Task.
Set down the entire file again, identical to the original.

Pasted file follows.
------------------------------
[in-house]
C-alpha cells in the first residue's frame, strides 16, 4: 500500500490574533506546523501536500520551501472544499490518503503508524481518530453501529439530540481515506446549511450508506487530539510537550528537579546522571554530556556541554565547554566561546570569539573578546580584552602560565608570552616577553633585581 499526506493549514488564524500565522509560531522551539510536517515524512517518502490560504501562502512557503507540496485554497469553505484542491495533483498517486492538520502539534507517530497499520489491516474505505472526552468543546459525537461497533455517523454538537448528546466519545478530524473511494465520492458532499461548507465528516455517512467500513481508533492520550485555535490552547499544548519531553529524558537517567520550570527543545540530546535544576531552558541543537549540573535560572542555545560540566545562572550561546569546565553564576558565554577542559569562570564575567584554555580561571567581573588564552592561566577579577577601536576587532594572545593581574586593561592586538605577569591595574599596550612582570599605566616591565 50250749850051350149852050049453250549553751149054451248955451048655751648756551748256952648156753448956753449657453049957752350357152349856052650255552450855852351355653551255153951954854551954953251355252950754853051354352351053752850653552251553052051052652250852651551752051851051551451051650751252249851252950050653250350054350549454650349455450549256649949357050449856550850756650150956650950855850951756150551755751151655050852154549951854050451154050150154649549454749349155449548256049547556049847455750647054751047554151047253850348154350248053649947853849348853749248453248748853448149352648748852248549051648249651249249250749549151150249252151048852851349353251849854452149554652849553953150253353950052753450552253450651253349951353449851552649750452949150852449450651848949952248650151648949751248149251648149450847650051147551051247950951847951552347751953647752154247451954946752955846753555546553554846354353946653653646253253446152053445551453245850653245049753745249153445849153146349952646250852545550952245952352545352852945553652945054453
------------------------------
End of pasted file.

[in-house]
C-alpha cells in the first residue's frame, strides 16, 4: 500500500490574533506546523501536500520551501472544499490518503503508524481518530453501529439530540481515506446549511450508506487530539510537550528537579546522571554530556556541554565547554566561546570569539573578546580584552602560565608570552616577553633585581 499526506493549514488564524500565522509560531522551539510536517515524512517518502490560504501562502512557503507540496485554497469553505484542491495533483498517486492538520502539534507517530497499520489491516474505505472526552468543546459525537461497533455517523454538537448528546466519545478530524473511494465520492458532499461548507465528516455517512467500513481508533492520550485555535490552547499544548519531553529524558537517567520550570527543545540530546535544576531552558541543537549540573535560572542555545560540566545562572550561546569546565553564576558565554577542559569562570564575567584554555580561571567581573588564552592561566577579577577601536576587532594572545593581574586593561592586538605577569591595574599596550612582570599605566616591565 50250749850051350149852050049453250549553751149054451248955451048655751648756551748256952648156753448956753449657453049957752350357152349856052650255552450855852351355653551255153951954854551954953251355252950754853051354352351053752850653552251553052051052652250852651551752051851051551451051650751252249851252950050653250350054350549454650349455450549256649949357050449856550850756650150956650950855850951756150551755751151655050852154549951854050451154050150154649549454749349155449548256049547556049847455750647054751047554151047253850348154350248053649947853849348853749248453248748853448149352648748852248549051648249651249249250749549151150249252151048852851349353251849854452149554652849553953150253353950052753450552253450651253349951353449851552649750452949150852449450651848949952248650151648949751248149251648149450847650051147551051247950951847951552347751953647752154247451954946752955846753555546553554846354353946653653646253253446152053445551453245850653245049753745249153445849153146349952646250852545550952245952352545352852945553652945054453